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Press Release

Release Date: March 25, 2022
by Chickasaw Nation Media Relations Office

LOS ANGELES - Catherine Pickens Willmond would have celebrated a century of living March 9. Mrs. Willmond, a fluent Chickasaw speaker from Los Angeles, died Feb.27 at age 99. Mrs. Willmond moved to California in 1959 as part of the Indian Relocation Act.

Mrs. Willmond was instrumental in helping preserve the Chickasaw language with two books co-authored with a university professor.

They include “Chikashshanompaat Holisso Toba’chi, Chickasaw: An Analytical Dictionary” published in 1994, and “Let’s Speak Chickasaw: Chikashshanompa’ Kilanompoli’,” published in 2009.

Mrs. Willmond was inducted into the Chickasaw Hall of Fame in 2006 and was honored in 2010 with the Chickasaw Nation’s annual Silver Feather Award, honoring those who work tirelessly to promote and preserve Chickasaw culture.

She was born in McMillan, Oklahoma, in 1922 and lived a hard-knock life filled with abject poverty and only a third-grade education, according to her daughter, Martha Bennett, of Ardmore, Okla.

Mrs. Bennett recalls the difficulty of Mrs. Willmond’s early life. There was no electricity or indoor plumbing.

The kitchen floor was dirt. Family meals were prepared atop a woodburning stove.

“Going to California in the late ‘50s was the best thing that could have happened to her,” Mrs. Bennett said. “She loved it there and she was able to pursue some of her dreams – particularly with language preservation – that she otherwise would have missed.

“I think when she left Oklahoma, she was never coming back. Life was just too hard for her. We all spoke Chickasaw and honestly, mother never learned to speak English well. She learned some English from her seven children. To this day, you would talk with her on the phone, and she’d say a sentence in English and then speak Chickasaw.”

The Indian Relocation Act was passed in 1956 and encouraged Indian citizens to leave reservations to acquire vocational skills and assimilate into the general population.

Mrs. Bennett remembers the government placed the nine-member family in a motel room with a kitchenette when they arrived in California.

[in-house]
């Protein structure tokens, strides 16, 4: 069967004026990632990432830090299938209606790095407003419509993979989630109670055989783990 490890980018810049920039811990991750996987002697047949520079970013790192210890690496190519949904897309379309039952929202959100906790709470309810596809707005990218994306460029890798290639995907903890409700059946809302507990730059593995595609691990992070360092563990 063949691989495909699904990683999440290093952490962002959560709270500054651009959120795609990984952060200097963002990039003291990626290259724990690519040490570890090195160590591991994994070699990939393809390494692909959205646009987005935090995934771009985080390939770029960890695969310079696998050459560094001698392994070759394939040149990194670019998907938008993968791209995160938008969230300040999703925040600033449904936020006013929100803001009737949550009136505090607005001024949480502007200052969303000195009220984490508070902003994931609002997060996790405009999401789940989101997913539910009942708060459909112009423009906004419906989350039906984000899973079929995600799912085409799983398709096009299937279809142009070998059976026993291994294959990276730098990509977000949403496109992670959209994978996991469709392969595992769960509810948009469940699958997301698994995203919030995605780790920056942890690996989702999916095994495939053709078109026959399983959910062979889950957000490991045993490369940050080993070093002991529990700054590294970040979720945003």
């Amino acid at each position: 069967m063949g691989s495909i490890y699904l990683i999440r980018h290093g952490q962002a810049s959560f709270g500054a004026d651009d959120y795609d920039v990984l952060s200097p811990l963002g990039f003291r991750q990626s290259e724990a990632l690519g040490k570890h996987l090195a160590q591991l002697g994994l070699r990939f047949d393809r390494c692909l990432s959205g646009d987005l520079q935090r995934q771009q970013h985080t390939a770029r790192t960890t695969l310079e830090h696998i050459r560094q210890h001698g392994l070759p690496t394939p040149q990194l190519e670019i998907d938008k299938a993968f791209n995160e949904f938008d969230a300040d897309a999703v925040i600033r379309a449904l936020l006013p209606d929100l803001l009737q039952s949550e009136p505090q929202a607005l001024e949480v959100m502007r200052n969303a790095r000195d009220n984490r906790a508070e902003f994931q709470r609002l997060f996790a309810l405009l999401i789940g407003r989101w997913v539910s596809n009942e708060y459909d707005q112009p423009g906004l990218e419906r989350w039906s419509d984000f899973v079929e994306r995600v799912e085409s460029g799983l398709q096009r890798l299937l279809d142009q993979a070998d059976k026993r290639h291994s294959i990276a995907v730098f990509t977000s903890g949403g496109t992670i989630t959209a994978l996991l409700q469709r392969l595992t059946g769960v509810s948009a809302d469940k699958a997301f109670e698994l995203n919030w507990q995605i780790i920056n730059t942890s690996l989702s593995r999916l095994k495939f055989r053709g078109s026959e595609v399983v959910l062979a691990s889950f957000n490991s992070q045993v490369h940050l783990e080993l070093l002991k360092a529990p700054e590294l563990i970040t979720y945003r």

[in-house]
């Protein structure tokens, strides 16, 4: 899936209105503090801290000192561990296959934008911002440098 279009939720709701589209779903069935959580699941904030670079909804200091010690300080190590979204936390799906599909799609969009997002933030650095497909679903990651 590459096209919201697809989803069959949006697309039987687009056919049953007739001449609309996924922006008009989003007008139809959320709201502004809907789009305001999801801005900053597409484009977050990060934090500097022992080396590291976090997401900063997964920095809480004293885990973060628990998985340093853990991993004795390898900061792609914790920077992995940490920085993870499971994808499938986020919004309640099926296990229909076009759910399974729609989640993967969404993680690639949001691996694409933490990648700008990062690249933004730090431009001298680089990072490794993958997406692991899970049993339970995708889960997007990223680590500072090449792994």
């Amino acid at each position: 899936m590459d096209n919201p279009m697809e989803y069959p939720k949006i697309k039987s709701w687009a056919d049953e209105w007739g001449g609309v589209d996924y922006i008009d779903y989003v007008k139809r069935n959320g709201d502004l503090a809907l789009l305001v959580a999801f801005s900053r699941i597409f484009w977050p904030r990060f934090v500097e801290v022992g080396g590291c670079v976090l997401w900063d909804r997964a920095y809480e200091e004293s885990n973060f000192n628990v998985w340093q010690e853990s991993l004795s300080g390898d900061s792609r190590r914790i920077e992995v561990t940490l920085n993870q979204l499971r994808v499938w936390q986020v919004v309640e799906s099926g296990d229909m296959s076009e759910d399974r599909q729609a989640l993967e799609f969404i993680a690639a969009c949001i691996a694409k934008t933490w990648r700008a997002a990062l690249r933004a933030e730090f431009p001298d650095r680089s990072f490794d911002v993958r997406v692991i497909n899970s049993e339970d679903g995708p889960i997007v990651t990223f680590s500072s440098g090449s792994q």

“We lived there about a month before we were moved into a small home in Santa Fe Springs, and they had a job for my father, Robert,” she said. Mr. Willmond was Choctaw. He and his wife conversed in their respective languages, which are similar. He died in 1972.

Shortly after his death, Mrs. Willmond became acquainted with Pam Munro, a University of California at Los Angeles (UCLA) linguist. Mrs. Willmond’s minister, the Rev. Oliver B. Neal, introduced them because Mrs. Willmond spoke almost entirely Chickasaw.

“I think her minister recognized the fact Catherine was probably one of a handful of speakers in the area who could be considered essentially monolingual – speaking only Chickasaw,” Dr. Joshua D. Hinson (Lokosh), executive officer of the Chickasaw Nation Language Preservation Division said. “She learned some English while in California, and while she could communicate in English, she much prefer to speak her own language.”

A Chickasaw, Neal was pastor of a Methodist Church located in downtown Los Angeles, and many of his congregants spoke Chickasaw. He championed the language by phoning UCLA, urging Ms. Munro and her staff to visit the church and learn about Chickasaws and the language.

“Since 1977, I have worked with Catherine almost every week. She is like a second mother to me,” Ms. Munro said. “In fact, I have spent more time with Catherine than I did with my own mother. She is the most wonderful person that I have ever worked with.

“We have written two books together. We have traveled extensively to Oklahoma, New Mexico, Texas, California and given many presentations.”

From their introduction, collaboration on the first dictionary consumed 17 years before it was ready for publication, the UCLA language expert recalled. Both Mrs. Willmond and Ms. Munro elicited the help of approximately 30 fluent Chickasaw speakers to complete it. Their efforts to produce the second instructive book – mostly consisting of grammar in the Chickasaw language – took an additional 15 years and more than 20 fluent speakers were consulted, Ms. Munro said.

“It was an honor and a privilege to be able to spend so much time with her and to learn her absolutely wonderful language from her. I have told lots and lots of people that Chickasaw is the world’s best language, and I still feel that way. And the only way I know about the language is through my association with Catherine.”

Dr. Hinson said the two Willmond-Munro books are used daily in his department to teach and understand the Chickasaw language.

“Because of Catherine Willmond’s generosity and openness to share the Chickasaw language with Pam Munro, they were able to create these books that put potential speakers far ahead of the curve, he said.

“If you are talking about a revitalization of the language and you’re walking into a classroom with brilliant teaching materials, a descriptive grammar (book) and a high-quality dictionary, we are primed for success. Many First American communities do not have any of these instructive elements,” he added. “(Mrs. Willmond’s) videos, recordings and texts will be positively affecting Chickasaws for generations.”